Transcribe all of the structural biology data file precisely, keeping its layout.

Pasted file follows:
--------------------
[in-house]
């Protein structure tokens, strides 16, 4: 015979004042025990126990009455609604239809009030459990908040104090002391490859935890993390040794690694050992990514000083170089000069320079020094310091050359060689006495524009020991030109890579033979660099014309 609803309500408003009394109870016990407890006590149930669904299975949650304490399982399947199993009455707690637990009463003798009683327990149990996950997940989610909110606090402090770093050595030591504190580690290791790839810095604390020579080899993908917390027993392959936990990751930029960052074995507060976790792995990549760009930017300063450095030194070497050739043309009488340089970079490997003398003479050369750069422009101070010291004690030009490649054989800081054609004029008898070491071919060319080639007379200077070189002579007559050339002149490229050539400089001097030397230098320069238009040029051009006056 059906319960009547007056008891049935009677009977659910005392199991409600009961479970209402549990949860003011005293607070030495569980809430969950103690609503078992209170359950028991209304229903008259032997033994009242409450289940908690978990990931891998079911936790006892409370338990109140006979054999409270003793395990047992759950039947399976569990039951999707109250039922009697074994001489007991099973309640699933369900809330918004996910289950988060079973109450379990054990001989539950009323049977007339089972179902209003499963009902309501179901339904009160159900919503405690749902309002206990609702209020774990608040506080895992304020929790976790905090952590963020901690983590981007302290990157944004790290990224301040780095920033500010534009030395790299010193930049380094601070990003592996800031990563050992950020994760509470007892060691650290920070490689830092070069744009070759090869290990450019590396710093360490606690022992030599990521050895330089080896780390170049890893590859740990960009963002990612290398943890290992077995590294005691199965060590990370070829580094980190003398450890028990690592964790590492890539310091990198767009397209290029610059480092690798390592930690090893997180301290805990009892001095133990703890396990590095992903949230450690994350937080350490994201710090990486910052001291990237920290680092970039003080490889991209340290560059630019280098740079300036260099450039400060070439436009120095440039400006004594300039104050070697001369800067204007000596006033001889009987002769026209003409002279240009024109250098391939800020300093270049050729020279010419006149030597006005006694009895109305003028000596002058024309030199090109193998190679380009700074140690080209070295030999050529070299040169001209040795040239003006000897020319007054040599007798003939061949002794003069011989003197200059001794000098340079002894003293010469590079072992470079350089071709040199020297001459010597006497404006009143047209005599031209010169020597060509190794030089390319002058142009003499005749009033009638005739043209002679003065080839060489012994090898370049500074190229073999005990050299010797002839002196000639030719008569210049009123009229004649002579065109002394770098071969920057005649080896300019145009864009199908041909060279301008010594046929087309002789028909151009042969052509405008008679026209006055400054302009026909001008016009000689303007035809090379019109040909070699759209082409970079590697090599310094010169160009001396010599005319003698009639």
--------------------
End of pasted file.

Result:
[in-house]
């Protein structure tokens, strides 16, 4: 015979004042025990126990009455609604239809009030459990908040104090002391490859935890993390040794690694050992990514000083170089000069320079020094310091050359060689006495524009020991030109890579033979660099014309 609803309500408003009394109870016990407890006590149930669904299975949650304490399982399947199993009455707690637990009463003798009683327990149990996950997940989610909110606090402090770093050595030591504190580690290791790839810095604390020579080899993908917390027993392959936990990751930029960052074995507060976790792995990549760009930017300063450095030194070497050739043309009488340089970079490997003398003479050369750069422009101070010291004690030009490649054989800081054609004029008898070491071919060319080639007379200077070189002579007559050339002149490229050539400089001097030397230098320069238009040029051009006056 059906319960009547007056008891049935009677009977659910005392199991409600009961479970209402549990949860003011005293607070030495569980809430969950103690609503078992209170359950028991209304229903008259032997033994009242409450289940908690978990990931891998079911936790006892409370338990109140006979054999409270003793395990047992759950039947399976569990039951999707109250039922009697074994001489007991099973309640699933369900809330918004996910289950988060079973109450379990054990001989539950009323049977007339089972179902209003499963009902309501179901339904009160159900919503405690749902309002206990609702209020774990608040506080895992304020929790976790905090952590963020901690983590981007302290990157944004790290990224301040780095920033500010534009030395790299010193930049380094601070990003592996800031990563050992950020994760509470007892060691650290920070490689830092070069744009070759090869290990450019590396710093360490606690022992030599990521050895330089080896780390170049890893590859740990960009963002990612290398943890290992077995590294005691199965060590990370070829580094980190003398450890028990690592964790590492890539310091990198767009397209290029610059480092690798390592930690090893997180301290805990009892001095133990703890396990590095992903949230450690994350937080350490994201710090990486910052001291990237920290680092970039003080490889991209340290560059630019280098740079300036260099450039400060070439436009120095440039400006004594300039104050070697001369800067204007000596006033001889009987002769026209003409002279240009024109250098391939800020300093270049050729020279010419006149030597006005006694009895109305003028000596002058024309030199090109193998190679380009700074140690080209070295030999050529070299040169001209040795040239003006000897020319007054040599007798003939061949002794003069011989003197200059001794000098340079002894003293010469590079072992470079350089071709040199020297001459010597006497404006009143047209005599031209010169020597060509190794030089390319002058142009003499005749009033009638005739043209002679003065080839060489012994090898370049500074190229073999005990050299010797002839002196000639030719008569210049009123009229004649002579065109002394770098071969920057005649080896300019145009864009199908041909060279301008010594046929087309002789028909151009042969052509405008008679026209006055400054302009026909001008016009000689303007035809090379019109040909070699759209082409970079590697090599310094010169160009001396010599005319003698009639």